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# Notes1 - Math 21a Biochem PROBABILITY Fall 2004 1...

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Math 21a Biochem PROBABILITY Fall 2004 1 Introduction Text: Probability by Jim Pitman, New York: Springer-Verlag c1993. Found on reserve in the Cabot Library. This is a brief outline of the last part of the course. It is intended as a list of topics and examples rather than a complete set of lecture notes. It should provide a framework that you can fill in with your lecture notes, problem sets, and if needed the text on reserve in Cabot library. The outline is broken up into the topics we have covered. Note that different topics take different amount of lecture time to cover; some less than, some more than one class. Please don’t hesitate to contact us if you have questions about the material in the course. 2 Course outline: Introduction through Conditional Proba- bility 2.1 Motivation and Introduction to notation The virus game Equally likely events Coin tossing { HH, HT, TH, TT } Throwing fair dice Winning games of chance: example the lottery or rock/paper/scissors Law of averages Relative frequency of an event: the ratio measuring how often something occurs in a sequence of observations. (Example number of heads in n coin tosses.) General rule: relative frequencies based on larger numbers of observations fluc- tuate less than those of small numbers of observations. 1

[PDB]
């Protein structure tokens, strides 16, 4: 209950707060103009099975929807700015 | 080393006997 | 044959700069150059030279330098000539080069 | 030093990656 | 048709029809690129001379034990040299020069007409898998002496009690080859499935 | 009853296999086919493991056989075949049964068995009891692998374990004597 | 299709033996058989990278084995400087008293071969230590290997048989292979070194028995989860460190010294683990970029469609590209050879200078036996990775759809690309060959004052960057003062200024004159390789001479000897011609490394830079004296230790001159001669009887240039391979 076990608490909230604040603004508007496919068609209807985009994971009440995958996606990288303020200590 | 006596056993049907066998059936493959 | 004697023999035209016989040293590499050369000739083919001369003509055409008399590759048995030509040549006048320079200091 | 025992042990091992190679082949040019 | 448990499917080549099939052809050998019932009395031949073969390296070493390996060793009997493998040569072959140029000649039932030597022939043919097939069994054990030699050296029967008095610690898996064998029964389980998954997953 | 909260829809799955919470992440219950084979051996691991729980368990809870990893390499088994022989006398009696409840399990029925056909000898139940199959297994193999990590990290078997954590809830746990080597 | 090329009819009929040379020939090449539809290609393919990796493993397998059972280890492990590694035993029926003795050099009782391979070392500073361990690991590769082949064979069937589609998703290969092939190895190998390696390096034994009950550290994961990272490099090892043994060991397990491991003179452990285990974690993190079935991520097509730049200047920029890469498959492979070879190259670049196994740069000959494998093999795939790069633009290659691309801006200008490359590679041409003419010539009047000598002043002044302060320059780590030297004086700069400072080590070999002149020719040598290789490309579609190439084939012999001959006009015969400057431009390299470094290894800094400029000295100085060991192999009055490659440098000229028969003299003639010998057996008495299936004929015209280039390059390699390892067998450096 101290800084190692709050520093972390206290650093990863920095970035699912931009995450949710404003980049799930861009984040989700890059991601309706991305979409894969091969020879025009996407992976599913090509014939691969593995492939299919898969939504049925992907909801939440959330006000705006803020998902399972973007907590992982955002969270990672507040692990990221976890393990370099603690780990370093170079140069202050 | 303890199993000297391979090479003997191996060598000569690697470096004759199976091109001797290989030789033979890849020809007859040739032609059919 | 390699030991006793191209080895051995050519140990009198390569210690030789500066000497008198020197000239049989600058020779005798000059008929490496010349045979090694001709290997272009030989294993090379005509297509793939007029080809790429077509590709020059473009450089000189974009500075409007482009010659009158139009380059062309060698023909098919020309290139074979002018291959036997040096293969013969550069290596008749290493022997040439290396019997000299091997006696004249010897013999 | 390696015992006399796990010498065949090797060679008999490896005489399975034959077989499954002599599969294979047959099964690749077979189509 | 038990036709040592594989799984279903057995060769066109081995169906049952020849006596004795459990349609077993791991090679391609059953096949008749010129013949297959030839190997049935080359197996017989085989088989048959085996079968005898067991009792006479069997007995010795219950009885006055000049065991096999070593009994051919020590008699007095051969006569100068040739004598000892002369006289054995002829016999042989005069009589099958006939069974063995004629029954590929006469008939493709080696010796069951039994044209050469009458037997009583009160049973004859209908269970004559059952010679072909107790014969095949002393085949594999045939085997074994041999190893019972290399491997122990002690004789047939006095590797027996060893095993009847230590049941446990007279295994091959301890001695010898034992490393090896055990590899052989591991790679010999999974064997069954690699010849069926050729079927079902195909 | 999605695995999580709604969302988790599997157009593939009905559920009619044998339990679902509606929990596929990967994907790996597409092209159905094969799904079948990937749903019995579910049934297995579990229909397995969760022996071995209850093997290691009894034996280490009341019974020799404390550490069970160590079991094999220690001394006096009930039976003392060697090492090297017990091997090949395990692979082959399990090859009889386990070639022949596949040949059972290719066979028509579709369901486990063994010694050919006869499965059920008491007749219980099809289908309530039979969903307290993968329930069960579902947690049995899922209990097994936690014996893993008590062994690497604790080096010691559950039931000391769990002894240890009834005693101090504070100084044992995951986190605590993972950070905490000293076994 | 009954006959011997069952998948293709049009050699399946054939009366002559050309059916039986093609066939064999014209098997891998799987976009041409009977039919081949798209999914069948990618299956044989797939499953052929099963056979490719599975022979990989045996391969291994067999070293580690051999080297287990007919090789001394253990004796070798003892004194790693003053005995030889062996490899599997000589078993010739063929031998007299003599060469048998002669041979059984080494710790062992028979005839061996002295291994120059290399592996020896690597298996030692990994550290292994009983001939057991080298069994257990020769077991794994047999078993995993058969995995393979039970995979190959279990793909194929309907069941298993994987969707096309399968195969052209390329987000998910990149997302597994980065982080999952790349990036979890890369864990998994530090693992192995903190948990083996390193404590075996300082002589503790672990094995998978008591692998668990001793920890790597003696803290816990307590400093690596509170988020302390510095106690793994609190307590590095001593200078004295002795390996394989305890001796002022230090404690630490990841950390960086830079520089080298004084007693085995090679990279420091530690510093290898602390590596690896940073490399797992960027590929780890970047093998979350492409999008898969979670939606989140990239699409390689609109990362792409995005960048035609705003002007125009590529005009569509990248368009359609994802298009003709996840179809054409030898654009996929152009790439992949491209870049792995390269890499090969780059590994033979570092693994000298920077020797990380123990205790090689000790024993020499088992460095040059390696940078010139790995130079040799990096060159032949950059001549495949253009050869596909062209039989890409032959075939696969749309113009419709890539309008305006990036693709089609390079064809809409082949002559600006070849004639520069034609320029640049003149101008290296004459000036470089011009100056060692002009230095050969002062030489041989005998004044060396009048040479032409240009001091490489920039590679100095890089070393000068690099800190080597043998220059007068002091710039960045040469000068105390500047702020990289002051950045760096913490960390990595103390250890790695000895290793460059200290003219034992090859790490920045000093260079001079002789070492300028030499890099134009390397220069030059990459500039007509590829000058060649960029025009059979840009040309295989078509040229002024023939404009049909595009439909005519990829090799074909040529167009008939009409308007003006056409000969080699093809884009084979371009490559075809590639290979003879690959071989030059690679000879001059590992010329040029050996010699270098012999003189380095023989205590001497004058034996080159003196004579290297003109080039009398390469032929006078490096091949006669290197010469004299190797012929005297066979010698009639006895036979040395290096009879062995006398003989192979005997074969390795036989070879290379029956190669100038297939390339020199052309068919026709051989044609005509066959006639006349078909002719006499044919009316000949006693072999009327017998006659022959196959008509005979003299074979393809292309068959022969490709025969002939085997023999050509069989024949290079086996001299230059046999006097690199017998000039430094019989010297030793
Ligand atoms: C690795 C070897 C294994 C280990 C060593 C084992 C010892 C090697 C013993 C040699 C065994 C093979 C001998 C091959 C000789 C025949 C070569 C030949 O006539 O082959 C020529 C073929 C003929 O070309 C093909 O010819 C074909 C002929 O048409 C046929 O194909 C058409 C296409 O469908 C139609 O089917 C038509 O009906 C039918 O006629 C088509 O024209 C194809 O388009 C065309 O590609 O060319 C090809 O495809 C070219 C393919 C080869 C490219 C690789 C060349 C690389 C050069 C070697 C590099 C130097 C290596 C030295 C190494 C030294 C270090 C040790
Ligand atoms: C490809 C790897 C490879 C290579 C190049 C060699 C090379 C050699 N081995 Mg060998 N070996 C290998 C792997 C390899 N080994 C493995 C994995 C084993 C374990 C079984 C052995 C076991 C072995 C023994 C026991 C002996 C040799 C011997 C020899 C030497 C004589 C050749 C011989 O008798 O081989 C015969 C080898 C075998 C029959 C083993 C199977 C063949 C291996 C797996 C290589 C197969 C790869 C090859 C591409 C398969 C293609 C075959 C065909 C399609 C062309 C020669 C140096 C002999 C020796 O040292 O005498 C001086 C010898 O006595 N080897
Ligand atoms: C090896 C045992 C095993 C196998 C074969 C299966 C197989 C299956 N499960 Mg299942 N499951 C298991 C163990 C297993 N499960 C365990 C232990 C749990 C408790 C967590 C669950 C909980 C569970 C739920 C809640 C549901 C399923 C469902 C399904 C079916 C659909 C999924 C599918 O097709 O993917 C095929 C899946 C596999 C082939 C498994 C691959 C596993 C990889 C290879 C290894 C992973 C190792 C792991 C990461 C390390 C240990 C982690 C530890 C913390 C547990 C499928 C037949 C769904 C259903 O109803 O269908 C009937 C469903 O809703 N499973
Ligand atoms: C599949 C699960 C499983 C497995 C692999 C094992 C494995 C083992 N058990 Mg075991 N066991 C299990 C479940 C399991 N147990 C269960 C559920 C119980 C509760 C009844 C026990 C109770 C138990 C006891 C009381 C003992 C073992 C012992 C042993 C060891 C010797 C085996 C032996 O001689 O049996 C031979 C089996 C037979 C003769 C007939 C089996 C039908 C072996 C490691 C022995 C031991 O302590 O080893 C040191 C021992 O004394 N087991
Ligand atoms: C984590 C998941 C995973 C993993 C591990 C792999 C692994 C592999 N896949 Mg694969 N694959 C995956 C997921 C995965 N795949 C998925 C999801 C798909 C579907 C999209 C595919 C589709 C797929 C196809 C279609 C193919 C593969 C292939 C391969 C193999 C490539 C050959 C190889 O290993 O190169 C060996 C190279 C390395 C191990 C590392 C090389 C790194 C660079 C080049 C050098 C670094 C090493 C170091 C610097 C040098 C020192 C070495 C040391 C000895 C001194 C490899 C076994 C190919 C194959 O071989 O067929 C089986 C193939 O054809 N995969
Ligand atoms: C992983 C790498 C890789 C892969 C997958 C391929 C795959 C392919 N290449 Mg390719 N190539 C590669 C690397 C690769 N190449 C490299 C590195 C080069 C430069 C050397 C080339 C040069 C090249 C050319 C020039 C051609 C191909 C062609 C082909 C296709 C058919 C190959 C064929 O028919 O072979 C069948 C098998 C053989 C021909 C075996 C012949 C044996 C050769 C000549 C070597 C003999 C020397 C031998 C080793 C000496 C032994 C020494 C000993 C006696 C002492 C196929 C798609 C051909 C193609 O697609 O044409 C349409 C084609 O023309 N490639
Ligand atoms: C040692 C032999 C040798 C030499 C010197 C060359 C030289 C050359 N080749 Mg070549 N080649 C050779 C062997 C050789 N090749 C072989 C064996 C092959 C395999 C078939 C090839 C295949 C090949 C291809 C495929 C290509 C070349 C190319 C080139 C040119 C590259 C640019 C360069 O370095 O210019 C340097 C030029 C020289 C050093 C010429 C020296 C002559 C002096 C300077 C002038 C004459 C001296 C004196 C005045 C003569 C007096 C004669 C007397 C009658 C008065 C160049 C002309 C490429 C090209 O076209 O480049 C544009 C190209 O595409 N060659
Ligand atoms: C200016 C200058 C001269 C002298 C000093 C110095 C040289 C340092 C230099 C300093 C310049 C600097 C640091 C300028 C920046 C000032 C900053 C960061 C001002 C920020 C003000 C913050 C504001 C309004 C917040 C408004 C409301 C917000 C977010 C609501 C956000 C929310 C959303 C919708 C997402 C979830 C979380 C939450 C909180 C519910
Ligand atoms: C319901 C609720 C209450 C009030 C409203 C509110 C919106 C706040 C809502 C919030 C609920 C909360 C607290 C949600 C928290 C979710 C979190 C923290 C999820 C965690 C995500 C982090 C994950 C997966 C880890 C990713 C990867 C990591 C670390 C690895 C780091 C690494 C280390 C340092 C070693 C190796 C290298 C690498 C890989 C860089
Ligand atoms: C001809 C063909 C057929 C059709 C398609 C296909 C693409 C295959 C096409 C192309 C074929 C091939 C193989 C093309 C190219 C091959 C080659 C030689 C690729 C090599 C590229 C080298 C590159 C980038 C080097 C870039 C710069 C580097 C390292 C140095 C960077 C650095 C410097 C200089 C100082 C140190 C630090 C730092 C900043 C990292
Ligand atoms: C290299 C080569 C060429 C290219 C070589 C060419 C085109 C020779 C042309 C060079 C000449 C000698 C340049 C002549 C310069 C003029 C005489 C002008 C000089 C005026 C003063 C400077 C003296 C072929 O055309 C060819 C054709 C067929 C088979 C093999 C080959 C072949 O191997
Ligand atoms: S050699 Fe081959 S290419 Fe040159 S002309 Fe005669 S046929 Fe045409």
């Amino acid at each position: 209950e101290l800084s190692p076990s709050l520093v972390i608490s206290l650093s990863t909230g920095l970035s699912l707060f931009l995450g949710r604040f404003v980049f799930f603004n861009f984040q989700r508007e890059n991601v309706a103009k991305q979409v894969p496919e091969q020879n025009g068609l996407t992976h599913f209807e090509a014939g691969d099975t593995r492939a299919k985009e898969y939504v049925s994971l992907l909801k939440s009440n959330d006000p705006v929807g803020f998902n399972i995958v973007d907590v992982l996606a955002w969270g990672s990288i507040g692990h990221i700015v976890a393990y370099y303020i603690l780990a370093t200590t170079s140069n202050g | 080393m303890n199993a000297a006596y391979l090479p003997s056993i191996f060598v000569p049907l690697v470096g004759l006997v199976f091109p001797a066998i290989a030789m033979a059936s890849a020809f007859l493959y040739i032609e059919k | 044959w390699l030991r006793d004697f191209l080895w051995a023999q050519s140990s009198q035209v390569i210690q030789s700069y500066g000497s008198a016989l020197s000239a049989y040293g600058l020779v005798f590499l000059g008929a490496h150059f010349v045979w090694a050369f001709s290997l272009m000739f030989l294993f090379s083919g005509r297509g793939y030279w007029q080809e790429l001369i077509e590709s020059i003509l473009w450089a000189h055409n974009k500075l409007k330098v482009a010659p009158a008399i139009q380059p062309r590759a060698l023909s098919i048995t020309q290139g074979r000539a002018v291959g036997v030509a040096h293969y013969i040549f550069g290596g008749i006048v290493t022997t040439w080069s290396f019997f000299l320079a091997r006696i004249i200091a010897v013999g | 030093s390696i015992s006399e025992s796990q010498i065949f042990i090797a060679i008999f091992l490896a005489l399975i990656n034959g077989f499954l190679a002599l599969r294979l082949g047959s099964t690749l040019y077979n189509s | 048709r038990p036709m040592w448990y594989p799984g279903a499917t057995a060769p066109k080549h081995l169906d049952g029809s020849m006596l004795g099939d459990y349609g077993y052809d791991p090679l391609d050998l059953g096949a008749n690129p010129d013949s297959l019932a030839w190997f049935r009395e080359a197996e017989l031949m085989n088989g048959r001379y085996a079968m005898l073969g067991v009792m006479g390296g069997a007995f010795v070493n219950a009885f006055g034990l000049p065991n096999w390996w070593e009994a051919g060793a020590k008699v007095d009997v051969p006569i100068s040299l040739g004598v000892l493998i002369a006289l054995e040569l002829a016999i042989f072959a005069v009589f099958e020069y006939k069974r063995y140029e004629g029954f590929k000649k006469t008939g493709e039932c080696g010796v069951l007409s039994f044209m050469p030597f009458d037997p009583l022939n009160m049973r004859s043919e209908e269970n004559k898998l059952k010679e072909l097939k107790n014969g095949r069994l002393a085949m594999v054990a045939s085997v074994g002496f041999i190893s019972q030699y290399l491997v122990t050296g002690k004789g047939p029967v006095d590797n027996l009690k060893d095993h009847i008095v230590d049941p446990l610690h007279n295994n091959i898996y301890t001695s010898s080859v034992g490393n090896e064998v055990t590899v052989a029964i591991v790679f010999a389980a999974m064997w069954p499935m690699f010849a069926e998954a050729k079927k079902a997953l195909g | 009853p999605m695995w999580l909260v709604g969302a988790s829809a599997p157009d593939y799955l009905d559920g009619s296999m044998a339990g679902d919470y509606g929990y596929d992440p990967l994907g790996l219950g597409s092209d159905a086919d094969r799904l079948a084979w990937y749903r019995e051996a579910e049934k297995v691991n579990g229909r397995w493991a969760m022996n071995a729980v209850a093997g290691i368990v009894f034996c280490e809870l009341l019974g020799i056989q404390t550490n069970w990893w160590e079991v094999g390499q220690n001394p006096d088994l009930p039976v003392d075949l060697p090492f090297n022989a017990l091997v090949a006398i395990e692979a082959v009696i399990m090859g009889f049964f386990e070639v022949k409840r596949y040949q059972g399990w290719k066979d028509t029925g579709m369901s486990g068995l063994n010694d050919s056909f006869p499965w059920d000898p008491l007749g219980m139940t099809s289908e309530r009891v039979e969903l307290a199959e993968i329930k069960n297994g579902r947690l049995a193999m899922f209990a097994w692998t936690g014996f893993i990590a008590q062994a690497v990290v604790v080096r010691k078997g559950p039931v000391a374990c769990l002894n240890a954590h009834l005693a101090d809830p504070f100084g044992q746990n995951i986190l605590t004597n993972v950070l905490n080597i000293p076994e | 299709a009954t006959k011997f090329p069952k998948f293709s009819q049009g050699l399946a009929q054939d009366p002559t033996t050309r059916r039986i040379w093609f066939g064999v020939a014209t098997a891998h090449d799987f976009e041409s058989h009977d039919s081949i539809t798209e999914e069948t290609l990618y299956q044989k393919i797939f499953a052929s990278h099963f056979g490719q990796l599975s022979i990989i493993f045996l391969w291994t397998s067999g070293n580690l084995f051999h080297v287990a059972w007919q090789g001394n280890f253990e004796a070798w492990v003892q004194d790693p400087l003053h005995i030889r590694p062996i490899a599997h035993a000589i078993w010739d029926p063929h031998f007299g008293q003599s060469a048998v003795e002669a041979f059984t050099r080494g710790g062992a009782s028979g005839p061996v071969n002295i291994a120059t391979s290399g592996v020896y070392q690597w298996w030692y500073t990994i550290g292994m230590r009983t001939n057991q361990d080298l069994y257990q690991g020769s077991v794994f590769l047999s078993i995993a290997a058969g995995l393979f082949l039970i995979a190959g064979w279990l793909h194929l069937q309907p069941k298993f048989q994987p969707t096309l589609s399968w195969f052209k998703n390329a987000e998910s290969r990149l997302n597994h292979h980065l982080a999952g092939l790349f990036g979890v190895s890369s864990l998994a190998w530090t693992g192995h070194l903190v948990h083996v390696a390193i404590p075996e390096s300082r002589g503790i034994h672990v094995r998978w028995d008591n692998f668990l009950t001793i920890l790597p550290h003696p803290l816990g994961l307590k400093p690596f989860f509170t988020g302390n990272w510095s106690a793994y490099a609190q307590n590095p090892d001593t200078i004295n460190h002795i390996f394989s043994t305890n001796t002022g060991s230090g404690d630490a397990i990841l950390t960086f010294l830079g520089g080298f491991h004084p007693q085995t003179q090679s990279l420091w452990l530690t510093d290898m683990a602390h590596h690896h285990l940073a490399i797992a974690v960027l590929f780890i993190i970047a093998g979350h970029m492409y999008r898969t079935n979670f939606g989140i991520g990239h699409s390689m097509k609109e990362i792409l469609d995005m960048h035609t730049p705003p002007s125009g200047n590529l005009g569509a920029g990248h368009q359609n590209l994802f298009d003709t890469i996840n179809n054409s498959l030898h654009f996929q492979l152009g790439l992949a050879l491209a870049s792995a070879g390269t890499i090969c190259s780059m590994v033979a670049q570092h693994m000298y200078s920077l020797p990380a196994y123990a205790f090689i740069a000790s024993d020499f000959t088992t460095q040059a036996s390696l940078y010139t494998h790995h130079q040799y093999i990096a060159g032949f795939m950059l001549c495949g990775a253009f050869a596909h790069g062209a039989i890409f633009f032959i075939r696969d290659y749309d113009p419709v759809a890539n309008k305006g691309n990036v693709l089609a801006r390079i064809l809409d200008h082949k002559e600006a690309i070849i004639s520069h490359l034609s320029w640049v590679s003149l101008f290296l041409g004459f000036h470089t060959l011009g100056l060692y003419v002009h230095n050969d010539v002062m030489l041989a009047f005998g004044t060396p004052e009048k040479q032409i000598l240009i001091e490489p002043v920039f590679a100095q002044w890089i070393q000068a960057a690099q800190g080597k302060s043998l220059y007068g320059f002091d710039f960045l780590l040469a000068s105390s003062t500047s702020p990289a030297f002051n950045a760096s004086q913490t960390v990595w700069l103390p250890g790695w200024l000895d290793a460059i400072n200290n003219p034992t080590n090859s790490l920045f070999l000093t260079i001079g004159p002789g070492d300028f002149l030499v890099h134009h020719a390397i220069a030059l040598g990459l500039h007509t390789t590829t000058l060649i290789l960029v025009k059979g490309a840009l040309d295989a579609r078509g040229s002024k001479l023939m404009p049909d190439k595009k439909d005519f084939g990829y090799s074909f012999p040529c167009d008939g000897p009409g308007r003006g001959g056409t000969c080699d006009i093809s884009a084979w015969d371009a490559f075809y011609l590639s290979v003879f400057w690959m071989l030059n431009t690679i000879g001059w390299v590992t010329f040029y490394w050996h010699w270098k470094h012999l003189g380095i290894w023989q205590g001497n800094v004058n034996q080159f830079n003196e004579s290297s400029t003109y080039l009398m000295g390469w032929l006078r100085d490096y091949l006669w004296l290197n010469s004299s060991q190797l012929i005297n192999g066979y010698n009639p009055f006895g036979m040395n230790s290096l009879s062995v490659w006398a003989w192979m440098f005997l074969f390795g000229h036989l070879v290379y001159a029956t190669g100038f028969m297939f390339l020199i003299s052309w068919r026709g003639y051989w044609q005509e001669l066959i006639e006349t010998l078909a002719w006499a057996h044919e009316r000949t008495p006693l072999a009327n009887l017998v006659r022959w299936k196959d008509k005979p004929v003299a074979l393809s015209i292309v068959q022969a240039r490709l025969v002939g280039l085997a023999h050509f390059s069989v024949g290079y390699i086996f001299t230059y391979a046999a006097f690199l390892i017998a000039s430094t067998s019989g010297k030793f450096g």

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This is the empirical law of averages: the relative frequency of an event based on n trials stabilizes as n gets larger and larger (assuming constant conditions). Other events Gender of children B/G. (Total probability one.) A family has two children. You know that one of the children is a boy. What is the probability the other child is a boy? { BB, BG, GB, GG } Lethal Doses (LD50). This is the amount of poison you need to consume to have a 50% chance of dying. (Measured as a percentage of body weight.) Dartboards: you are equally likely to hit each point on a dart board. So, P(hitting region)=Area(region)/Area(dartboard). (See figure.) The language of events in probability Experiment Outcome, outcome space Event Dictionary between the language of events and sets See figure from Examples above used to illustrate the following Outcome space Ω Event, impossible event Not A Either A or B Both A and B A and B are mutually exclusive The probability set function The probability set function is a function that assigns to an event, the real number that reflects the likelihood of that event: denoted P( A ). Properties: * It is always non-negative * The outcome space has probability one: P(Ω) = 1 * For any event A , 0 P( A ) 1 2
Example: What is the probability you will end up in a particular Harvard House? This is a randomized process. (Think of Quincy vs Dunster house - how many of the available slots are there in each?) Definition of partitions: Event B is partitioned into n events B 1 , . . . , B n if B = B 1 . . . B n and the events B 1 , . . . , B n are mutually exclusive (that is every outcome is in one and only one of the B i ).

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